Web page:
Breaking up is hard to do

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In providing couple therapy, it’s a big dilemma for me to reconcile two principles I hold:

  1. to uphold client autonomy if one person in a couple wants to separate.
  2. to hold out further support to heal any fractures in their relationship.

Often, couples show up to relationship therapy when the situation has worsened to quite desperate levels. Sometimes one person is really hanging on and wanting the relationship to continue; whereas the other person seems weary as if they have already checked out emotionally.

Being an optimistic person, I always offer hope: that even deep wounds can be healed with time and encouragement and effort to regain the love that’s often so woundingly been lost.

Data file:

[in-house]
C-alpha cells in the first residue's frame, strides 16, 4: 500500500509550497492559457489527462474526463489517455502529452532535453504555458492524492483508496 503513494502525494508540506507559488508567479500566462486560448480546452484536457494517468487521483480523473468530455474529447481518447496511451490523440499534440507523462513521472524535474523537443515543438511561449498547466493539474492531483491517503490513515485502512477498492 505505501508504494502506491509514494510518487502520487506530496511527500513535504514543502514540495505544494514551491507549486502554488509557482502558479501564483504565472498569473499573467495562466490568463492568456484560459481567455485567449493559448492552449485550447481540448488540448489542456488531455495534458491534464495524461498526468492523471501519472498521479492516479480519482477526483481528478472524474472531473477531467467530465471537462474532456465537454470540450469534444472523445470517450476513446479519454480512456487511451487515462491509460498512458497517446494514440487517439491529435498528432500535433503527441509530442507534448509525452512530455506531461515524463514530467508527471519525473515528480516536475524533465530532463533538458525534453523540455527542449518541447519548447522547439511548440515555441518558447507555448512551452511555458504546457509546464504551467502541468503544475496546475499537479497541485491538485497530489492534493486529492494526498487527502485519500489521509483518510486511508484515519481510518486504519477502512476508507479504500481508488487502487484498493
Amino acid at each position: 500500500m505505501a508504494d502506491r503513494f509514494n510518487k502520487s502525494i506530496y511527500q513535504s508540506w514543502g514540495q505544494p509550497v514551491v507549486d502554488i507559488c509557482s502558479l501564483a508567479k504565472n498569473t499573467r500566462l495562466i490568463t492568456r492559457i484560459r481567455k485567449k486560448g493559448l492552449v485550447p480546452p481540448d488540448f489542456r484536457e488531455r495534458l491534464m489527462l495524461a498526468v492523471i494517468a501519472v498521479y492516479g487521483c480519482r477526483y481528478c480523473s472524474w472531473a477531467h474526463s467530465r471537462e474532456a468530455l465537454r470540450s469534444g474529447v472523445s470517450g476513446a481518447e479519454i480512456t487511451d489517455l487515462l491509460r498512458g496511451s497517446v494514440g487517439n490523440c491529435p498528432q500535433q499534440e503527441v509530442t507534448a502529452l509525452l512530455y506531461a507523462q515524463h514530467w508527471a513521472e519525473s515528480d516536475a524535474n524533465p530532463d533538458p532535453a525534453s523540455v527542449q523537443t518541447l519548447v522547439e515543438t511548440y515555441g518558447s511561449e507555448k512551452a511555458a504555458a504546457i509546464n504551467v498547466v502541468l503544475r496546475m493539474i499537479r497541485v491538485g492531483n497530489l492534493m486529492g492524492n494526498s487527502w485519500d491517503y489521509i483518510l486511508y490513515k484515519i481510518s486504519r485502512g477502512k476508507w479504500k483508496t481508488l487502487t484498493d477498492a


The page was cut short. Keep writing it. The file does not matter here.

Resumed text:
Realistically, for this to happen, both people in the couple need to bring the following qualities and attitudes to the forefront:

  • recognise the other person is different and lives in a different perceptual world
  • accept their own part in what has been co-created as a pattern or dynamic between them (even though it’s tempting to blame the other person 100%)
  • commit to being present without blame, shame, criticism or judgement of their partner
  • manage their own reactivity / resentment / hurt / anger
  • realise that conflict is growth trying to happen
  • strive for zero negativity in order to create emotional safety and connection

Phew! That’s a big ask. It’s a tall order, especially when the going is really tough.

The good news is that Imago couple coaching can work wonders through using these principles to create a safe space where each person can be heard and respected, no matter what.

That’s why I’m so keen on the Imago approach.